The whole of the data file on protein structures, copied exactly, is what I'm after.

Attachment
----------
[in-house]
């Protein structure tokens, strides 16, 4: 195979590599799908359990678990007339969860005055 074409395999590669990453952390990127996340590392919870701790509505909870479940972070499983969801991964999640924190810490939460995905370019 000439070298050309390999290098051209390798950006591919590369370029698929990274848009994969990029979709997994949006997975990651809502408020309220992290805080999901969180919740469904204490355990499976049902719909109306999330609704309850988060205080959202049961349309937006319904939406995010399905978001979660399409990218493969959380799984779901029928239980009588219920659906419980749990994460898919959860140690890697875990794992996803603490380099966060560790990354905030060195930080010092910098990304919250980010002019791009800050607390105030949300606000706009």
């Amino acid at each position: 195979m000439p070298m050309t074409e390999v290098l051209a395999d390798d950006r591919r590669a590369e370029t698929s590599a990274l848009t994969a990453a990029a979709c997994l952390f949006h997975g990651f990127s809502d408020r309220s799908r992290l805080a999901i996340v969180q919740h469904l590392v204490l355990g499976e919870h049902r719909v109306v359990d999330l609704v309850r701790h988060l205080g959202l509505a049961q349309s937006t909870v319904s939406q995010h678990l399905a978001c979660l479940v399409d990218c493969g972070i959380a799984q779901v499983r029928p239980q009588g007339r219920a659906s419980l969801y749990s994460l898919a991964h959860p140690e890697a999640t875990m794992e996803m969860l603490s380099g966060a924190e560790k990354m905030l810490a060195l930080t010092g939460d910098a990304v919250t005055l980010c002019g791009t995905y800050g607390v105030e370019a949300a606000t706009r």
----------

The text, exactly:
[in-house]
């Protein structure tokens, strides 16, 4: 195979590599799908359990678990007339969860005055 074409395999590669990453952390990127996340590392919870701790509505909870479940972070499983969801991964999640924190810490939460995905370019 000439070298050309390999290098051209390798950006591919590369370029698929990274848009994969990029979709997994949006997975990651809502408020309220992290805080999901969180919740469904204490355990499976049902719909109306999330609704309850988060205080959202049961349309937006319904939406995010399905978001979660399409990218493969959380799984779901029928239980009588219920659906419980749990994460898919959860140690890697875990794992996803603490380099966060560790990354905030060195930080010092910098990304919250980010002019791009800050607390105030949300606000706009």
């Amino acid at each position: 195979m000439p070298m050309t074409e390999v290098l051209a395999d390798d950006r591919r590669a590369e370029t698929s590599a990274l848009t994969a990453a990029a979709c997994l952390f949006h997975g990651f990127s809502d408020r309220s799908r992290l805080a999901i996340v969180q919740h469904l590392v204490l355990g499976e919870h049902r719909v109306v359990d999330l609704v309850r701790h988060l205080g959202l509505a049961q349309s937006t909870v319904s939406q995010h678990l399905a978001c979660l479940v399409d990218c493969g972070i959380a799984q779901v499983r029928p239980q009588g007339r219920a659906s419980l969801y749990s994460l898919a991964h959860p140690e890697a999640t875990m794992e996803m969860l603490s380099g966060a924190e560790k990354m905030l810490a060195l930080t010092g939460d910098a990304v919250t005055l980010c002019g791009t995905y800050g607390v105030e370019a949300a606000t706009r």